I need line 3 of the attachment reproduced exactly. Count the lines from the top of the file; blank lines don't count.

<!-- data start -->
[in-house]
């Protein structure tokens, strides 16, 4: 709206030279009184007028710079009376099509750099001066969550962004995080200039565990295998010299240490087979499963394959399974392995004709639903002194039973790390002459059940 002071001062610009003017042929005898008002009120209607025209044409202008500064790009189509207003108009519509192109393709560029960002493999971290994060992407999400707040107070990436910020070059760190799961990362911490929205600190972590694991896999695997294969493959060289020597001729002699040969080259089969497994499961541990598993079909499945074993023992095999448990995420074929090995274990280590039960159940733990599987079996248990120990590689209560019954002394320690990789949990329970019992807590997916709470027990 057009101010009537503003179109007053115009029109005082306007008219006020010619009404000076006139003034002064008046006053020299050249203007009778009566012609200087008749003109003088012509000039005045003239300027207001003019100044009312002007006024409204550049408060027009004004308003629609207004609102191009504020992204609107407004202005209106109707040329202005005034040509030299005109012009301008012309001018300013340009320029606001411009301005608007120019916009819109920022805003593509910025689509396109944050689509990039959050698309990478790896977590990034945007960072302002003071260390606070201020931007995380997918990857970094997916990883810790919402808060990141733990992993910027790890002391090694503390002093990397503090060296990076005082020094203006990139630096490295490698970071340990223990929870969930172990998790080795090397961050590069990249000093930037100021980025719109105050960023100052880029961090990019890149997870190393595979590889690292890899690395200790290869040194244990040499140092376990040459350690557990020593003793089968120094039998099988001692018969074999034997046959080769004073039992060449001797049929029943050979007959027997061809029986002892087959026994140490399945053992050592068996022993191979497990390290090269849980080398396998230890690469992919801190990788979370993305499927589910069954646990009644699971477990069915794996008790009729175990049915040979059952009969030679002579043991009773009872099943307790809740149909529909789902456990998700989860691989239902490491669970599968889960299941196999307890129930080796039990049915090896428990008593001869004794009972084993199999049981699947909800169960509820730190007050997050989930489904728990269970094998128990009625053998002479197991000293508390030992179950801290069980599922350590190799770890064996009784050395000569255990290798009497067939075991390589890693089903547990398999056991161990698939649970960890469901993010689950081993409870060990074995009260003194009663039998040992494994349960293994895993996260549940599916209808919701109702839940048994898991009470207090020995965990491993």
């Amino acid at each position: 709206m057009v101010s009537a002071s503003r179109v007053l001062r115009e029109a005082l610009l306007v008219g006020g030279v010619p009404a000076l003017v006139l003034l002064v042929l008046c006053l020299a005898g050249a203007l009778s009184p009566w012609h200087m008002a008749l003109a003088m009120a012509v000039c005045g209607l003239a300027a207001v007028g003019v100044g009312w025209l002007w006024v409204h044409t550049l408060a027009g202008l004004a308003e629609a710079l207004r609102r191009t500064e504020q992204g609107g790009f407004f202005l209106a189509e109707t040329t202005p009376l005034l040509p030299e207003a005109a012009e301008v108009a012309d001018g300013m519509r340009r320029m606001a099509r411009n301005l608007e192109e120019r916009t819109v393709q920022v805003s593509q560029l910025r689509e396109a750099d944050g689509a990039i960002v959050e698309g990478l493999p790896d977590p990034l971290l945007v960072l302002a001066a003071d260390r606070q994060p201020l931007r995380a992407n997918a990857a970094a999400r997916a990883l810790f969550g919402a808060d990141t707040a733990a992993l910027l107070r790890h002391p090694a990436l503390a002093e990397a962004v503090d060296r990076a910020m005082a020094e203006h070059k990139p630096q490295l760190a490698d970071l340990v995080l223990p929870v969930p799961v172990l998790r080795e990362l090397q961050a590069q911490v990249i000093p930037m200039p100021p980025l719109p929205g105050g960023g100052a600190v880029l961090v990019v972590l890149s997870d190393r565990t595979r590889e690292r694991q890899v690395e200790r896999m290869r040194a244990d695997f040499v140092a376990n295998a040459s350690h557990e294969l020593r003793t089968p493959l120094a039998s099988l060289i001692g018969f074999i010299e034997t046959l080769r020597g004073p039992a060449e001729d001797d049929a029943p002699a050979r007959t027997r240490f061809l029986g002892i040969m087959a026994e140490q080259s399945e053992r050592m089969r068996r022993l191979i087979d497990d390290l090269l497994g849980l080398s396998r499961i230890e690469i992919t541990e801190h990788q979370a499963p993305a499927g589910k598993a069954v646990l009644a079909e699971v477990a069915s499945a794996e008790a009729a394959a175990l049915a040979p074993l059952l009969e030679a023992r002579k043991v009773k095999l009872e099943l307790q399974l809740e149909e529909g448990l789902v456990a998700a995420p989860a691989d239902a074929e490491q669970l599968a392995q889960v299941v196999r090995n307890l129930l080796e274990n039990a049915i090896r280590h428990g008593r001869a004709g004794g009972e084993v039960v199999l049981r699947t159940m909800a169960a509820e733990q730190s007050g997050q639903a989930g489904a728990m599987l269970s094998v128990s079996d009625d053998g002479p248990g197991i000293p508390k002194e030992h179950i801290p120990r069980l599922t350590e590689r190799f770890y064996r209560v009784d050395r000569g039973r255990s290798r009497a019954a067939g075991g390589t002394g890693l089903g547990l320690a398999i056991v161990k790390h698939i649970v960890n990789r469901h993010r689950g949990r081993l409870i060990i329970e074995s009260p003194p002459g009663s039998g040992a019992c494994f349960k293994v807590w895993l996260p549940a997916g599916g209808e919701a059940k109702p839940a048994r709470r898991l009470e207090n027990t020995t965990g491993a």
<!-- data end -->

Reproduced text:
């Amino acid at each position: 709206m057009v101010s009537a002071s503003r179109v007053l001062r115009e029109a005082l610009l306007v008219g006020g030279v010619p009404a000076l003017v006139l003034l002064v042929l008046c006053l020299a005898g050249a203007l009778s009184p009566w012609h200087m008002a008749l003109a003088m009120a012509v000039c005045g209607l003239a300027a207001v007028g003019v100044g009312w025209l002007w006024v409204h044409t550049l408060a027009g202008l004004a308003e629609a710079l207004r609102r191009t500064e504020q992204g609107g790009f407004f202005l209106a189509e109707t040329t202005p009376l005034l040509p030299e207003a005109a012009e301008v108009a012309d001018g300013m519509r340009r320029m606001a099509r411009n301005l608007e192109e120019r916009t819109v393709q920022v805003s593509q560029l910025r689509e396109a750099d944050g689509a990039i960002v959050e698309g990478l493999p790896d977590p990034l971290l945007v960072l302002a001066a003071d260390r606070q994060p201020l931007r995380a992407n997918a990857a970094a999400r997916a990883l810790f969550g919402a808060d990141t707040a733990a992993l910027l107070r790890h002391p090694a990436l503390a002093e990397a962004v503090d060296r990076a910020m005082a020094e203006h070059k990139p630096q490295l760190a490698d970071l340990v995080l223990p929870v969930p799961v172990l998790r080795e990362l090397q961050a590069q911490v990249i000093p930037m200039p100021p980025l719109p929205g105050g960023g100052a600190v880029l961090v990019v972590l890149s997870d190393r565990t595979r590889e690292r694991q890899v690395e200790r896999m290869r040194a244990d695997f040499v140092a376990n295998a040459s350690h557990e294969l020593r003793t089968p493959l120094a039998s099988l060289i001692g018969f074999i010299e034997t046959l080769r020597g004073p039992a060449e001729d001797d049929a029943p002699a050979r007959t027997r240490f061809l029986g002892i040969m087959a026994e140490q080259s399945e053992r050592m089969r068996r022993l191979i087979d497990d390290l090269l497994g849980l080398s396998r499961i230890e690469i992919t541990e801190h990788q979370a499963p993305a499927g589910k598993a069954v646990l009644a079909e699971v477990a069915s499945a794996e008790a009729a394959a175990l049915a040979p074993l059952l009969e030679a023992r002579k043991v009773k095999l009872e099943l307790q399974l809740e149909e529909g448990l789902v456990a998700a995420p989860a691989d239902a074929e490491q669970l599968a392995q889960v299941v196999r090995n307890l129930l080796e274990n039990a049915i090896r280590h428990g008593r001869a004709g004794g009972e084993v039960v199999l049981r699947t159940m909800a169960a509820e733990q730190s007050g997050q639903a989930g489904a728990m599987l269970s094998v128990s079996d009625d053998g002479p248990g197991i000293p508390k002194e030992h179950i801290p120990r069980l599922t350590e590689r190799f770890y064996r209560v009784d050395r000569g039973r255990s290798r009497a019954a067939g075991g390589t002394g890693l089903g547990l320690a398999i056991v161990k790390h698939i649970v960890n990789r469901h993010r689950g949990r081993l409870i060990i329970e074995s009260p003194p002459g009663s039998g040992a019992c494994f349960k293994v807590w895993l996260p549940a997916g599916g209808e919701a059940k109702p839940a048994r709470r898991l009470e207090n027990t020995t965990g491993a």